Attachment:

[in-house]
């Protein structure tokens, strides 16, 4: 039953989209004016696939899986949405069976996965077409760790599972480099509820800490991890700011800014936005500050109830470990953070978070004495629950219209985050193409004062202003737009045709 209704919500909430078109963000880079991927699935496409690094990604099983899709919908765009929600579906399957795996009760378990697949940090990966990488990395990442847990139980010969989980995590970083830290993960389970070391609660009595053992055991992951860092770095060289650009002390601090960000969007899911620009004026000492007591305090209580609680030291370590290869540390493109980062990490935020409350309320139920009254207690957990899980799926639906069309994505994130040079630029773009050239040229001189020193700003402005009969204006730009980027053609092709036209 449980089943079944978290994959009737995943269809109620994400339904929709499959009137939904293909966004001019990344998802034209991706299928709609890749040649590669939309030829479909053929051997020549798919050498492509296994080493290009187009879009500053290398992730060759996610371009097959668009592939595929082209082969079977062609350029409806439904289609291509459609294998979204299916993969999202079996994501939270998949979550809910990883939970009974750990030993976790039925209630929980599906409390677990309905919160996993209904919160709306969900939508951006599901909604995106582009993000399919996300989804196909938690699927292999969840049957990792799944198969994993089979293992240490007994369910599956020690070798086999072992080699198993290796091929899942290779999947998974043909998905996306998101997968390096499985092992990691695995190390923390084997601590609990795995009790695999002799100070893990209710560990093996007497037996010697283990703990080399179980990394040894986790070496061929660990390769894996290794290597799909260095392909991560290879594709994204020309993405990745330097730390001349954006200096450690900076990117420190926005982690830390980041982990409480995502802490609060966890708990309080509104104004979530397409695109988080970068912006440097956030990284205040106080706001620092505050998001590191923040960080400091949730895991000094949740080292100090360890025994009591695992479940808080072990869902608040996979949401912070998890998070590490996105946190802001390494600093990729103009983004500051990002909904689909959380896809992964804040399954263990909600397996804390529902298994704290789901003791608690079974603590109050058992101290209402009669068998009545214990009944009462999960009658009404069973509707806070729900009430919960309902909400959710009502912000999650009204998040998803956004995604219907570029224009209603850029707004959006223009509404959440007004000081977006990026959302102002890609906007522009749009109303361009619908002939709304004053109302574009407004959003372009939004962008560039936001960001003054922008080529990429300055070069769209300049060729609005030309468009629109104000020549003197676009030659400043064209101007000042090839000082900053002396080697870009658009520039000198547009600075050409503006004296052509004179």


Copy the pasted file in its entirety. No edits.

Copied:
[in-house]
């Protein structure tokens, strides 16, 4: 039953989209004016696939899986949405069976996965077409760790599972480099509820800490991890700011800014936005500050109830470990953070978070004495629950219209985050193409004062202003737009045709 209704919500909430078109963000880079991927699935496409690094990604099983899709919908765009929600579906399957795996009760378990697949940090990966990488990395990442847990139980010969989980995590970083830290993960389970070391609660009595053992055991992951860092770095060289650009002390601090960000969007899911620009004026000492007591305090209580609680030291370590290869540390493109980062990490935020409350309320139920009254207690957990899980799926639906069309994505994130040079630029773009050239040229001189020193700003402005009969204006730009980027053609092709036209 449980089943079944978290994959009737995943269809109620994400339904929709499959009137939904293909966004001019990344998802034209991706299928709609890749040649590669939309030829479909053929051997020549798919050498492509296994080493290009187009879009500053290398992730060759996610371009097959668009592939595929082209082969079977062609350029409806439904289609291509459609294998979204299916993969999202079996994501939270998949979550809910990883939970009974750990030993976790039925209630929980599906409390677990309905919160996993209904919160709306969900939508951006599901909604995106582009993000399919996300989804196909938690699927292999969840049957990792799944198969994993089979293992240490007994369910599956020690070798086999072992080699198993290796091929899942290779999947998974043909998905996306998101997968390096499985092992990691695995190390923390084997601590609990795995009790695999002799100070893990209710560990093996007497037996010697283990703990080399179980990394040894986790070496061929660990390769894996290794290597799909260095392909991560290879594709994204020309993405990745330097730390001349954006200096450690900076990117420190926005982690830390980041982990409480995502802490609060966890708990309080509104104004979530397409695109988080970068912006440097956030990284205040106080706001620092505050998001590191923040960080400091949730895991000094949740080292100090360890025994009591695992479940808080072990869902608040996979949401912070998890998070590490996105946190802001390494600093990729103009983004500051990002909904689909959380896809992964804040399954263990909600397996804390529902298994704290789901003791608690079974603590109050058992101290209402009669068998009545214990009944009462999960009658009404069973509707806070729900009430919960309902909400959710009502912000999650009204998040998803956004995604219907570029224009209603850029707004959006223009509404959440007004000081977006990026959302102002890609906007522009749009109303361009619908002939709304004053109302574009407004959003372009939004962008560039936001960001003054922008080529990429300055070069769209300049060729609005030309468009629109104000020549003197676009030659400043064209101007000042090839000082900053002396080697870009658009520039000198547009600075050409503006004296052509004179």